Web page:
A mass of images circulated early Wednesday showing celebratory or stunned faces as they watched President-elect Donald Trump declare victory over Democratic candidate Hillary Clinton. The emotional night in America played out on televisions around the world: a bar in Paris, a market in Nicaragua, a party in Vietnam.
But one image in particular stands out: members of Iraq’s armed forces, more than two weeks into a coordinated effort to unlock ISIS’ grip on the city of Mosul, stare at a flat-screen TV as Trump speaks around 3 a.m. Eastern Time. Cell phones are charging nearby. Blankets and pillows cover the floor. A gun is propped up against the cinder-block wall. They are watching their future grow cloudy.
Trump’s speech didn’t mention Iraq or ISIS. But a number of previous remarks throughout the campaign season cast a cloud of unpredictability over an already unstable region, should he emerge as the winner. He called to “take the oil” and said he would “bomb the hell out of ISIS” and suggested “we’re going to have to do something extremely tough over there.” He said all of these things without really explaining how he would do any of it; for a while, he said he had a plan to defeat ISIS but wouldn’t broadcast it.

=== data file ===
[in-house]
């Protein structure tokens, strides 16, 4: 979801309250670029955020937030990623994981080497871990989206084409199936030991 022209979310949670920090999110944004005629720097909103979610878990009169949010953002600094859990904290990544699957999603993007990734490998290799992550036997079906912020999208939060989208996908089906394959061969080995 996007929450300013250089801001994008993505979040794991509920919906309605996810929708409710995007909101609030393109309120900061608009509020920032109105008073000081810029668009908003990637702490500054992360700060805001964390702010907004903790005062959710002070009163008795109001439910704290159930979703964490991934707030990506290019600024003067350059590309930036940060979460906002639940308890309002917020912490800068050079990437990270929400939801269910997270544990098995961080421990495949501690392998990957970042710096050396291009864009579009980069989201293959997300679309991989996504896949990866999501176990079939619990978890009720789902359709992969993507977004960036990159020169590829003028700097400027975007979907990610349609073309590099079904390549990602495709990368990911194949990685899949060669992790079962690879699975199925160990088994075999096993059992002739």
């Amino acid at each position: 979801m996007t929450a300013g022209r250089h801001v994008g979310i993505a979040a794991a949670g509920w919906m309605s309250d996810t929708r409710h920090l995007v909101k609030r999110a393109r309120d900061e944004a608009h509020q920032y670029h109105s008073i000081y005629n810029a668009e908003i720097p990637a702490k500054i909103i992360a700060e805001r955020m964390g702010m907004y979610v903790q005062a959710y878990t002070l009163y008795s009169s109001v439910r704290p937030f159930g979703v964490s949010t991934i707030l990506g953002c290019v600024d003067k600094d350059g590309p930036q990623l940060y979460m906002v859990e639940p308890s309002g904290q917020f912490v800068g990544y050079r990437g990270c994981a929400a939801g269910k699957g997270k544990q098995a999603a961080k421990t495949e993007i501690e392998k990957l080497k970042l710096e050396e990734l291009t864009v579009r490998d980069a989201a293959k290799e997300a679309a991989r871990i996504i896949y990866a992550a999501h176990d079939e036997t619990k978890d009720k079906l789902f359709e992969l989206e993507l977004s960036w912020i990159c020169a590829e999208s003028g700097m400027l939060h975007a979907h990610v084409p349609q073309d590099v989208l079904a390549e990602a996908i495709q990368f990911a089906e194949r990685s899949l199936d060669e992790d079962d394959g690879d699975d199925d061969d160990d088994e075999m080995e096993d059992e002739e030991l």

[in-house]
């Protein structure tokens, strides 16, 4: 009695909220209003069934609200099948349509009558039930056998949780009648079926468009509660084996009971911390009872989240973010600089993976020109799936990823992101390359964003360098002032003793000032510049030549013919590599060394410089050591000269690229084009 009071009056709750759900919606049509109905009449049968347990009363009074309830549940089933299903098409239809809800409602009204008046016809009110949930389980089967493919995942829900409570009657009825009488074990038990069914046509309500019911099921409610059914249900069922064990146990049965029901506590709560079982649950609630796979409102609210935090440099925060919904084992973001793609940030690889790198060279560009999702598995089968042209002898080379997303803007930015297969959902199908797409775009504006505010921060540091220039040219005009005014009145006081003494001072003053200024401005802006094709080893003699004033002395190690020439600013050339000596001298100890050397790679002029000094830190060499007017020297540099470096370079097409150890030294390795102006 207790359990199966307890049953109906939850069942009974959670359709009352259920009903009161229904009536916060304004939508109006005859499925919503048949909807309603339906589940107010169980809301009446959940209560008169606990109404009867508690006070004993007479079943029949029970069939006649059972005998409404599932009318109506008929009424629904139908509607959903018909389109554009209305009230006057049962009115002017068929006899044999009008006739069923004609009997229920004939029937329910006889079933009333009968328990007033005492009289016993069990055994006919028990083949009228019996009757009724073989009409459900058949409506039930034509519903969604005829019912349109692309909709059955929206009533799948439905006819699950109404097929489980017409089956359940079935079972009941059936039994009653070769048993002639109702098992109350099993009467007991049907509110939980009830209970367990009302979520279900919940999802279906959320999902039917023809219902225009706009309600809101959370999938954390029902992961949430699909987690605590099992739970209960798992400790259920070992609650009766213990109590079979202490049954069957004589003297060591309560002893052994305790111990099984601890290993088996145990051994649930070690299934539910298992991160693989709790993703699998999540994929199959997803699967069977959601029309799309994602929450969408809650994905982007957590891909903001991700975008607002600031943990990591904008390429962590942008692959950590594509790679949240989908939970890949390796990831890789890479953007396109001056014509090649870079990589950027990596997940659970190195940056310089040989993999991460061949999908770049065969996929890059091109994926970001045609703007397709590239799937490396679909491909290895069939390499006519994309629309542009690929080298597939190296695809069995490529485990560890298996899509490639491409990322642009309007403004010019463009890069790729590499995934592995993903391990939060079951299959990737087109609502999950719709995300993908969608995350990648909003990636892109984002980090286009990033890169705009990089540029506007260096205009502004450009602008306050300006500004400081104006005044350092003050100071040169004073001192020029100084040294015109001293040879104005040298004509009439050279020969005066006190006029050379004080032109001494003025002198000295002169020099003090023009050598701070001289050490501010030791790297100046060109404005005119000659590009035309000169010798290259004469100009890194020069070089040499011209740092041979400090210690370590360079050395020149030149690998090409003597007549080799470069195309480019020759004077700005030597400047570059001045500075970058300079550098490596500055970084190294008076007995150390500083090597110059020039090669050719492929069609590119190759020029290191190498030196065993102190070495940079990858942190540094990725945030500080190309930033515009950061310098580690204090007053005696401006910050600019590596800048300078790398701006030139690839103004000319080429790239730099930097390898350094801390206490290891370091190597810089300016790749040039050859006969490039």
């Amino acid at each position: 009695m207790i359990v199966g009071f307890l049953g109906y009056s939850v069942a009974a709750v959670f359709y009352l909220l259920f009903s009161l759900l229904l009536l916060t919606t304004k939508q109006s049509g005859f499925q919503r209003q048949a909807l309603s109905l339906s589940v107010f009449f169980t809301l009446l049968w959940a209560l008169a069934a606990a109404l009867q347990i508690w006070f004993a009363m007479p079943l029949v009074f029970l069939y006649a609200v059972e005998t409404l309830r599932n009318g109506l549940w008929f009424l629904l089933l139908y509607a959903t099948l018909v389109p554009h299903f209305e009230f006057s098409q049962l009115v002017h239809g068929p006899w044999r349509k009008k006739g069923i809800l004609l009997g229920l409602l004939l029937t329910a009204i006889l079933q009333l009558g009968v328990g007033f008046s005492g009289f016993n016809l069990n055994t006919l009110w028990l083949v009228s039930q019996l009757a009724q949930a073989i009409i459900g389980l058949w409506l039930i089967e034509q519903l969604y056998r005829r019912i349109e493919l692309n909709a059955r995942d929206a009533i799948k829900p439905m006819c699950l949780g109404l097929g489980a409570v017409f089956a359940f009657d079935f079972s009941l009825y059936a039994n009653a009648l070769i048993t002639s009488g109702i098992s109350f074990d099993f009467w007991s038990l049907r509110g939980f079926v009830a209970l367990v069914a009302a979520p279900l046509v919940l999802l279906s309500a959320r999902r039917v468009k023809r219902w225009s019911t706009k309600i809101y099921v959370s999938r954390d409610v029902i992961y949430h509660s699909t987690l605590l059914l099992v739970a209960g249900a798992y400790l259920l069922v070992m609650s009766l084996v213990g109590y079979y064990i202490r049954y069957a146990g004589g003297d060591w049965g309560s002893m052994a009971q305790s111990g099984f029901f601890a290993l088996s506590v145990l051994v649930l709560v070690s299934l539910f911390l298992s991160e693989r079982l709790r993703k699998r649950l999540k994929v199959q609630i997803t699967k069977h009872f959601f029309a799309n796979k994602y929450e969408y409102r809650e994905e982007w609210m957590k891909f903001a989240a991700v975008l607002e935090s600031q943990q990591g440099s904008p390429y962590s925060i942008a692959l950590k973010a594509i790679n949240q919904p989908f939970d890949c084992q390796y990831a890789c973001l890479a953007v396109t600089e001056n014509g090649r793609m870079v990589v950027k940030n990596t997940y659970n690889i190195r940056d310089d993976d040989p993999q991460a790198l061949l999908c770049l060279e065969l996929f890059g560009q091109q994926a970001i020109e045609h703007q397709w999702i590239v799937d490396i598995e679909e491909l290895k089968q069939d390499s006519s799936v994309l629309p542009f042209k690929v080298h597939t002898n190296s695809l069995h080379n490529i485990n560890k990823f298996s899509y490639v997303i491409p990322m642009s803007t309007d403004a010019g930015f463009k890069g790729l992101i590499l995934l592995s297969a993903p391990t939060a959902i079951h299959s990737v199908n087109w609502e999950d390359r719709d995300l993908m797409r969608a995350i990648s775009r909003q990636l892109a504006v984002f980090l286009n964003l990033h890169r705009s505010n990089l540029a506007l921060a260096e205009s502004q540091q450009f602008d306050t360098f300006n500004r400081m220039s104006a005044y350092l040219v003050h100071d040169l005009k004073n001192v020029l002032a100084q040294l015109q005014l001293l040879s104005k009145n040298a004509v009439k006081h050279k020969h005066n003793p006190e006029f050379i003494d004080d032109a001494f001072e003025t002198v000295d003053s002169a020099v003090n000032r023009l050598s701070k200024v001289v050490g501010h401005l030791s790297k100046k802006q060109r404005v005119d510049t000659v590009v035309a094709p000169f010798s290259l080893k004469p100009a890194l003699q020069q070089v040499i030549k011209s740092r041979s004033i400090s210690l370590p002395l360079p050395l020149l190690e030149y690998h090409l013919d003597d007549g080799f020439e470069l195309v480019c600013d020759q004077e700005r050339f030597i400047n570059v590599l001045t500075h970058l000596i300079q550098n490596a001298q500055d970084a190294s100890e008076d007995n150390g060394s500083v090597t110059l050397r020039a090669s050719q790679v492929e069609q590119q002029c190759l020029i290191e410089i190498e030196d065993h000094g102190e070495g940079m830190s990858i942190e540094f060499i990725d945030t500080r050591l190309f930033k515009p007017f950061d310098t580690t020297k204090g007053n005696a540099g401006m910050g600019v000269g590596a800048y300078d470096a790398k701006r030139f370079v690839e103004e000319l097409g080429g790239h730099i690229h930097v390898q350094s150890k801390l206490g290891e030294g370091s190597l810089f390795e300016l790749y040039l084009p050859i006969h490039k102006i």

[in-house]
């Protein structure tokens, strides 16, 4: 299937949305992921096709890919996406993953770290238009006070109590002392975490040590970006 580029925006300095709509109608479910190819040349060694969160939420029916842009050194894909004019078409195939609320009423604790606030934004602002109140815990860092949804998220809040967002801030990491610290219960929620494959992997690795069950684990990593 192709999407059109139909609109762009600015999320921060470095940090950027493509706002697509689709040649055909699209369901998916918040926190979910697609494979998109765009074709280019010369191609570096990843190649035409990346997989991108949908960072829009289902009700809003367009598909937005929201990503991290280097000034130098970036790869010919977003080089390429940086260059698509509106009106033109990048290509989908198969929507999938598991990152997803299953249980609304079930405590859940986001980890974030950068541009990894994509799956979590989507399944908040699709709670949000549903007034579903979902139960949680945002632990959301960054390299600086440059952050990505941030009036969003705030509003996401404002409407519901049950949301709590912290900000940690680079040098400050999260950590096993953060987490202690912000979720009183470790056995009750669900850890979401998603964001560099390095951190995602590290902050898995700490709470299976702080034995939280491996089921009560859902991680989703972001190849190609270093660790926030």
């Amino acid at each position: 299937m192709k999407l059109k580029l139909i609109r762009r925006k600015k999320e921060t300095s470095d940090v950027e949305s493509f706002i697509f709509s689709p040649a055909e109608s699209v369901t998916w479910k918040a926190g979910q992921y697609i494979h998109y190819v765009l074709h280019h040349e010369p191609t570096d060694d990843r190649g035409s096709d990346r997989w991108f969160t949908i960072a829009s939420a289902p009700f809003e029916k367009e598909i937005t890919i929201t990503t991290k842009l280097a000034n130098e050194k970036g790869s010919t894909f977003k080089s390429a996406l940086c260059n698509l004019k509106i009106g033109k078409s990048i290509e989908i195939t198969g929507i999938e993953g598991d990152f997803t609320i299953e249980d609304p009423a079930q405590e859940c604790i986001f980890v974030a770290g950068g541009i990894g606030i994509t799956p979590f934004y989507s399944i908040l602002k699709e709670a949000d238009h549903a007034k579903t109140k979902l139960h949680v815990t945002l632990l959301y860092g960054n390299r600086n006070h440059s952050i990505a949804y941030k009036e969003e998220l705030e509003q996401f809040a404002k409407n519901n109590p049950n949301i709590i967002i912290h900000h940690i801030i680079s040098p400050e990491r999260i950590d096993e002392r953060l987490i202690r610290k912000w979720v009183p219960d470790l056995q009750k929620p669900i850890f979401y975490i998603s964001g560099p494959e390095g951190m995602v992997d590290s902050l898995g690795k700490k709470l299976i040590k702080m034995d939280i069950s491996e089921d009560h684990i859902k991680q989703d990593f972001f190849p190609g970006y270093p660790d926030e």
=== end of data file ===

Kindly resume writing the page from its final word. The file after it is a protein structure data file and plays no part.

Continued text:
But that was presidential candidate Donald Trump. There is now President-elect Donald Trump. And in January there will be President Trump. This picture shows the first of many speeches he will make that are aired in war zones where U.S. troops, or local ones they support, are risking their lives in ground combat. He will have to acknowledge past statements and campaign pledges, and work with a real military that uses real weapons that have real consequences far beyond the battlefield and the halls of power in Washington. He will have to weigh putting U.S. service members at risk and assuage Americans’ concerns at home that these hard decisions are in their best interests.
Hours after this speech, uncertainty abounds. The future of American power in the Middle East and everywhere else has fallen into his hands. But this is what’s known: months of campaigning, months of talk, will finally result in some sort of action.